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State report: Delta on the rise in Michigan; vaccines still effective despite breakthrough cases

Michigan Department of Health and Human Services

A new state report says Michigan is on track to follow other states that have seen COVID-19 surges due to the Delta variant.

The August 23 report from the Michigan Department of Health and Human Services notes that Michigan continues to fare well compared to most other states when it comes to COVID-19 and Delta, but state health officials warn the current trend lines point to trouble ahead.

“Michigan cases are growing at similar rates to states with Delta surges,” the report noted. “Michigan rates are about one month behind surges in states with early spread of [the] Delta variant. The Delta wave in Michigan could lead to even more pediatric COVID hospitalizations this fall than we experienced last spring.”

The report notes that COVID-19 case rates in Michigan have been increasing steadily since a low point in late June, since the Delta variant took hold. They are growing across all age groups, and all regions of the state. The state added an average of more than 2100 cases per day over the past two days, and the test positivity rate now stands at 8.8%.

Hospitalizations are also increasing across age groups, and in nearly every region of the state. They grew 29% in the week prior to August 23, with over 1,000 people now hospitalized due to the virus. COVID patients in Intensive Care Units also jumped 26% during that week, to 245.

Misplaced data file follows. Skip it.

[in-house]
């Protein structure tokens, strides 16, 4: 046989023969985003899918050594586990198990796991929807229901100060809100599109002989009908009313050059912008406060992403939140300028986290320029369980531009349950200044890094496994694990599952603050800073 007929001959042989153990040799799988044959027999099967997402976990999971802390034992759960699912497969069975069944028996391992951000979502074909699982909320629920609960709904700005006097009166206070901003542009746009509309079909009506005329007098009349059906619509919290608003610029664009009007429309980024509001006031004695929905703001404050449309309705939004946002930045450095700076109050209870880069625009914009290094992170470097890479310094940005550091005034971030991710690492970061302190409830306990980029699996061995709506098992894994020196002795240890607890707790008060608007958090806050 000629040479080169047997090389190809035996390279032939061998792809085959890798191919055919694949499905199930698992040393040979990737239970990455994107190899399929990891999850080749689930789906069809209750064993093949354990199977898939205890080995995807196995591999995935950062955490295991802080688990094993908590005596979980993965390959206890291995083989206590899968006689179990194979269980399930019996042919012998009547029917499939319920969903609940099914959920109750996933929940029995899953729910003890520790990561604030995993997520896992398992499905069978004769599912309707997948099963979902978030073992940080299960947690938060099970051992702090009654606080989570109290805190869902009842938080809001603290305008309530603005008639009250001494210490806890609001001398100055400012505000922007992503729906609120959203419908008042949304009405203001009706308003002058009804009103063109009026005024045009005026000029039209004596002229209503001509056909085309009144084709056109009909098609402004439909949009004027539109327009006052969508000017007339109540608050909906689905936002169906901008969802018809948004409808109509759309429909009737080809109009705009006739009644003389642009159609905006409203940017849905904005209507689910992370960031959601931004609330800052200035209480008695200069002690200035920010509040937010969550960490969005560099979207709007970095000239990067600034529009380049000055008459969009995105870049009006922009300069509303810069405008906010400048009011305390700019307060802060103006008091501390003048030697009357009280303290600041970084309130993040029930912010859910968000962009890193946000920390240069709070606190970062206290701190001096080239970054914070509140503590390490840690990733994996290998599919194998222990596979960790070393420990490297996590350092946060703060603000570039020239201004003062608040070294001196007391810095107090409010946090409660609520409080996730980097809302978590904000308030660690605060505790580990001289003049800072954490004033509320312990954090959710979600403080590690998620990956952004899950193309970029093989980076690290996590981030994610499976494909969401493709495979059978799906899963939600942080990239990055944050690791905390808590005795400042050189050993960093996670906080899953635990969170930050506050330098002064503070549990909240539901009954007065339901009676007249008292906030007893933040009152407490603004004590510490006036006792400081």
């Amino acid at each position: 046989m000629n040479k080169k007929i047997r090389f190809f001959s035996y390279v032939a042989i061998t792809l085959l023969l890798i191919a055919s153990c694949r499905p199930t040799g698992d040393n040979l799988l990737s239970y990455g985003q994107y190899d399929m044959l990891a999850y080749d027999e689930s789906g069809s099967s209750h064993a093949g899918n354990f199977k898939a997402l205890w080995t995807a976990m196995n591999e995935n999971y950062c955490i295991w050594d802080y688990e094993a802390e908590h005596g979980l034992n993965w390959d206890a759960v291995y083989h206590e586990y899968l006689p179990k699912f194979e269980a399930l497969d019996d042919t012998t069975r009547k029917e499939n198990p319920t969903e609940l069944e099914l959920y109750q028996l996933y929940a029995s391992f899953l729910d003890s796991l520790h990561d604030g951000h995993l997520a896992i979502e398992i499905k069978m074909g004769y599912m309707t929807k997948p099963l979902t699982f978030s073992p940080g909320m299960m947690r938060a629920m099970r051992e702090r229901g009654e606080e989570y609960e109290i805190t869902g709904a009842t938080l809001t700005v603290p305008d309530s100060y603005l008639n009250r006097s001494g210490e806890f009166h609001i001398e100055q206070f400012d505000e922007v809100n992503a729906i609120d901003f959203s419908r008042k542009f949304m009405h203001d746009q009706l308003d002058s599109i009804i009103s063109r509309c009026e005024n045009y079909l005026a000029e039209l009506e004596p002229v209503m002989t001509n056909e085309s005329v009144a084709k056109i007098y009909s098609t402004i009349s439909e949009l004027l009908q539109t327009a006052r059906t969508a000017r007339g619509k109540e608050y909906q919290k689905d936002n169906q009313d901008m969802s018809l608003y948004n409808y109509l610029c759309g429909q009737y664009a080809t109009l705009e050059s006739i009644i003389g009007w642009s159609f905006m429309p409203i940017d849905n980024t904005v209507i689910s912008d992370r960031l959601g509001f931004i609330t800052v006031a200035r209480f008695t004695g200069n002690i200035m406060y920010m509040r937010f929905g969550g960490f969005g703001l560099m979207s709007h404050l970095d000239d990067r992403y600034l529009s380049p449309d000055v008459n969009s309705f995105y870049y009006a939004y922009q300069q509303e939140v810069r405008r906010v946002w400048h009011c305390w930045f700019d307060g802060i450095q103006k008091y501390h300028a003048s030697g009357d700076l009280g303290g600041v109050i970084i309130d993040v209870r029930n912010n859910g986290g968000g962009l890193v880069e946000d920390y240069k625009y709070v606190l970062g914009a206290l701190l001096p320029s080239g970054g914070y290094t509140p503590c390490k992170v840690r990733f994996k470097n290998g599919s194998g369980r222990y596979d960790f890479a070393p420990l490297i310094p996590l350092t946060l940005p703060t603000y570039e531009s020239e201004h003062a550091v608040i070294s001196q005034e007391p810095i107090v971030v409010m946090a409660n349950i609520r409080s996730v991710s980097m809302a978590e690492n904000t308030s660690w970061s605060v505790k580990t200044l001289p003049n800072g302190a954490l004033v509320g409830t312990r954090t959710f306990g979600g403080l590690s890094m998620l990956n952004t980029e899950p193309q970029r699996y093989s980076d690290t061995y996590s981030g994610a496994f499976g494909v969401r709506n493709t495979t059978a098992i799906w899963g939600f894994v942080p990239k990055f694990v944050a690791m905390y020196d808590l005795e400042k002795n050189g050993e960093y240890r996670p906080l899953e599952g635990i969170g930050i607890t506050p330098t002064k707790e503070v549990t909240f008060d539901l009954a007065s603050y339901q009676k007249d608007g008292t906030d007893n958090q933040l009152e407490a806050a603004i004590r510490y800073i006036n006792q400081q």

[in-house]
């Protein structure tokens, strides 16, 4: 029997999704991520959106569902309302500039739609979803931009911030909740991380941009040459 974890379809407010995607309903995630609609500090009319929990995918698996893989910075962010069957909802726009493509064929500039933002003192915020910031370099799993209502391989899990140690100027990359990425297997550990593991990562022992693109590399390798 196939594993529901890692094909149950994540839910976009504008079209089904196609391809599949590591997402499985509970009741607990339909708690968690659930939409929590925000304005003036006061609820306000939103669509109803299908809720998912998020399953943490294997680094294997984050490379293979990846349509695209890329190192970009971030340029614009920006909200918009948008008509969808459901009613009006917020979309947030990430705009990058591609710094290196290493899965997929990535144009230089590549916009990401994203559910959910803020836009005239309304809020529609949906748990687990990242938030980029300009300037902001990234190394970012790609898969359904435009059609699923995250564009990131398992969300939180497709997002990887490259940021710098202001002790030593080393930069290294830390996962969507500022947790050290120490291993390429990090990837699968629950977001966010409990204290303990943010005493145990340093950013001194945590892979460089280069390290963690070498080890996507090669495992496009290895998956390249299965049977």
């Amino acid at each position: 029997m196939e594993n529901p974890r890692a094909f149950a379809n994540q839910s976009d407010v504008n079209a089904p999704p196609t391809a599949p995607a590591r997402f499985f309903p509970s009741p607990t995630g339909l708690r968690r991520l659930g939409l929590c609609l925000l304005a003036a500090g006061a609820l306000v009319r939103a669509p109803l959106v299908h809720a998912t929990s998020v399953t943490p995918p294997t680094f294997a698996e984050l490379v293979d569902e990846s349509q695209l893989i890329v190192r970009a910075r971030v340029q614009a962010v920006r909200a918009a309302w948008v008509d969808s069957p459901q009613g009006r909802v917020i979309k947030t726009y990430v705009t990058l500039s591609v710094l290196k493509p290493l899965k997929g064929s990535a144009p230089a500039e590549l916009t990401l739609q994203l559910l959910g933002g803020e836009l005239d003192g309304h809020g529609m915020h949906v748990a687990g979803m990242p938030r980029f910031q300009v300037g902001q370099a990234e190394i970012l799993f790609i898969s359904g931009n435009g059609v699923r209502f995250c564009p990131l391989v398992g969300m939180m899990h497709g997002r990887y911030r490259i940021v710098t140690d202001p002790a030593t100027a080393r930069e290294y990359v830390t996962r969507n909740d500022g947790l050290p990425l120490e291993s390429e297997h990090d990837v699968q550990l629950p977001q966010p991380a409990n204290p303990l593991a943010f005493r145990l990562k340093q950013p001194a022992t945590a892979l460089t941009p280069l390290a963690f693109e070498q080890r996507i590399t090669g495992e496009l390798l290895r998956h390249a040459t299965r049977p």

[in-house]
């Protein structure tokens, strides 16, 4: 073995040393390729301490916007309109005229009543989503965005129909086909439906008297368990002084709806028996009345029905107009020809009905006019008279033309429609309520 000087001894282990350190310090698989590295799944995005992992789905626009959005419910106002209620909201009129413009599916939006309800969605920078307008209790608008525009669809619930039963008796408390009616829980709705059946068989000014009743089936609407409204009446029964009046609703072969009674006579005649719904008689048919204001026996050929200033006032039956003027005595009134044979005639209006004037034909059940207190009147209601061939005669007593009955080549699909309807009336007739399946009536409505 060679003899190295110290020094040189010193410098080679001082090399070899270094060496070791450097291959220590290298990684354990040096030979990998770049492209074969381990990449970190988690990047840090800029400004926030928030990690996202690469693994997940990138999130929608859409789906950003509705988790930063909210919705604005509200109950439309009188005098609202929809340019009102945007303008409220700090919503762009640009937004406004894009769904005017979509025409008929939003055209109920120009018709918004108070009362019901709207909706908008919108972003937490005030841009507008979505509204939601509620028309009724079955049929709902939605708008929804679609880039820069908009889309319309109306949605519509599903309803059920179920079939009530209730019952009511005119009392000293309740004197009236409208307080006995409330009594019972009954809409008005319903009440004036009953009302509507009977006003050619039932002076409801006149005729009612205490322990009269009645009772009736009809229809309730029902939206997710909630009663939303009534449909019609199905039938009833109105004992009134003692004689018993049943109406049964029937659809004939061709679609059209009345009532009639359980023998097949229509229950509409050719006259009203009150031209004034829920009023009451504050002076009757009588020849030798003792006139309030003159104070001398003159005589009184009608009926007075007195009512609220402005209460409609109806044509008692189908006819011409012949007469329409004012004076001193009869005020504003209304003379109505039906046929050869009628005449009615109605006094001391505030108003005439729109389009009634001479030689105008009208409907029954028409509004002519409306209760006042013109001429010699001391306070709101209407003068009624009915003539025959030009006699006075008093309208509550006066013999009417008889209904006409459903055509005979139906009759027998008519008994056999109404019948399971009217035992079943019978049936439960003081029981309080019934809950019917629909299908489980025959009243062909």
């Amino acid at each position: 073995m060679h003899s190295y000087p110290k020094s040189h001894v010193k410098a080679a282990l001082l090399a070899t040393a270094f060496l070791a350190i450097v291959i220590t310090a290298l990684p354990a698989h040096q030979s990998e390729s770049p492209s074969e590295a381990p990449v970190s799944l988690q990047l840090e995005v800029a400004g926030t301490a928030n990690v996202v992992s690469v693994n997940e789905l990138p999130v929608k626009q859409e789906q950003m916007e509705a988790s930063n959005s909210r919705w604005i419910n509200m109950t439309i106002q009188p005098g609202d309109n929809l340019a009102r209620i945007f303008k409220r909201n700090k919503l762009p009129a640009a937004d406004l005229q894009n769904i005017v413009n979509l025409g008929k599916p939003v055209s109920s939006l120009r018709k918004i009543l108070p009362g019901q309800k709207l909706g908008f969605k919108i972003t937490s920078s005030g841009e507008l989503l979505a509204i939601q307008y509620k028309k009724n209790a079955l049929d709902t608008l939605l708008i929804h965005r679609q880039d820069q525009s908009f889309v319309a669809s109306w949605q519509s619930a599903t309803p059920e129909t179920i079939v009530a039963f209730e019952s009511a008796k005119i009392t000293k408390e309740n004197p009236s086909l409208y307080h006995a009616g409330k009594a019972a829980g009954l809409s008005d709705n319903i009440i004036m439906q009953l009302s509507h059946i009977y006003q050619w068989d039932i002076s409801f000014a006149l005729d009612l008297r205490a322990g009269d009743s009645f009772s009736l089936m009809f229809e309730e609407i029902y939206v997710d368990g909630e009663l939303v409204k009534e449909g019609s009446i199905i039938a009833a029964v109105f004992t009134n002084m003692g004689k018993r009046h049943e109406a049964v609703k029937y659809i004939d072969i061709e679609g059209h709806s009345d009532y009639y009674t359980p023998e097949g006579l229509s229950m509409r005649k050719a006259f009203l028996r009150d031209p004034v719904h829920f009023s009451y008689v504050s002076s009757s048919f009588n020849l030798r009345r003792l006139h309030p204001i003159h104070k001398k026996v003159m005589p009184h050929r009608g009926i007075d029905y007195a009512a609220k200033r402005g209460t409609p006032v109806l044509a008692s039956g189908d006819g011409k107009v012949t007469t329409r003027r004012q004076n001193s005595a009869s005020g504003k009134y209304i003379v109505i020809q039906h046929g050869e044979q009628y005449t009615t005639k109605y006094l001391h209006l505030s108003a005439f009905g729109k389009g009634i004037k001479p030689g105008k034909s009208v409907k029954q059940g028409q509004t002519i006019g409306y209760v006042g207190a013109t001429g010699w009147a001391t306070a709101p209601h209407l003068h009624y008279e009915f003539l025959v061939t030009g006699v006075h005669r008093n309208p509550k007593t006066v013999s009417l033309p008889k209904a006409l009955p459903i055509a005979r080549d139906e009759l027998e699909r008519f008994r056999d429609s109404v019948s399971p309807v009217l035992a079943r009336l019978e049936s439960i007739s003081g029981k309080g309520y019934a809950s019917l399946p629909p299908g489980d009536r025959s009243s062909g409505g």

“If this wave continues to grow and follows growth patterns of prior Michigan waves, we would face growing hospitalizations through September with a peak in October,” the report said.

Delta is now by far the dominant strain of the virus within Michigan, accounting for 99% of all viral samples sequenced in the last four weeks—though the report also notes that the “low number of specimens recently submitted for sequencing limits the ability to estimate the prevalence of variants in Michigan.”

As the Delta variant dominates new infections, there has also been an increase in the number of vaccinated people both testing positive, and being hospitalized. But the same data also shows that vaccines still seem to be overwhelmingly beneficial.

The report says unvaccinated people are still seven times more likely to contract COVID, and 30 times more likely to die from it, than unvaccinated people. In the last thirty days, 79% of cases, 77% of hospitalized cases, and 79% of deaths were among people who were not fully vaccinated.

“The proportion of breakthrough cases and deaths among all cases and deaths has shown some increases as more people become fully vaccinated,” the report states. “However, the risk of infection and death remains significantly lower among the fully vaccinated.”

As of Wednesday, 50% of the state’s population, and 60% of Michigan residents ages 12 older, had received at least one COVID vaccine shot. The number of new vaccinations remains fairly steady, at just under 5,300 first doses per day on average. That’s lower than the national average, which has seen a slight increase in new vaccinations recently.

Correction: A previous version of this article had older 30 day percentages, as seen in MDHHS's presentation. The post has been updated to include the most up-to-date numbers from the past 30 days. New MDHHS slides can be found here.

Sarah Cwiek joined Michigan Public in October 2009. As our Detroit reporter, she is helping us expand our coverage of the economy, politics, and culture in and around the city of Detroit.
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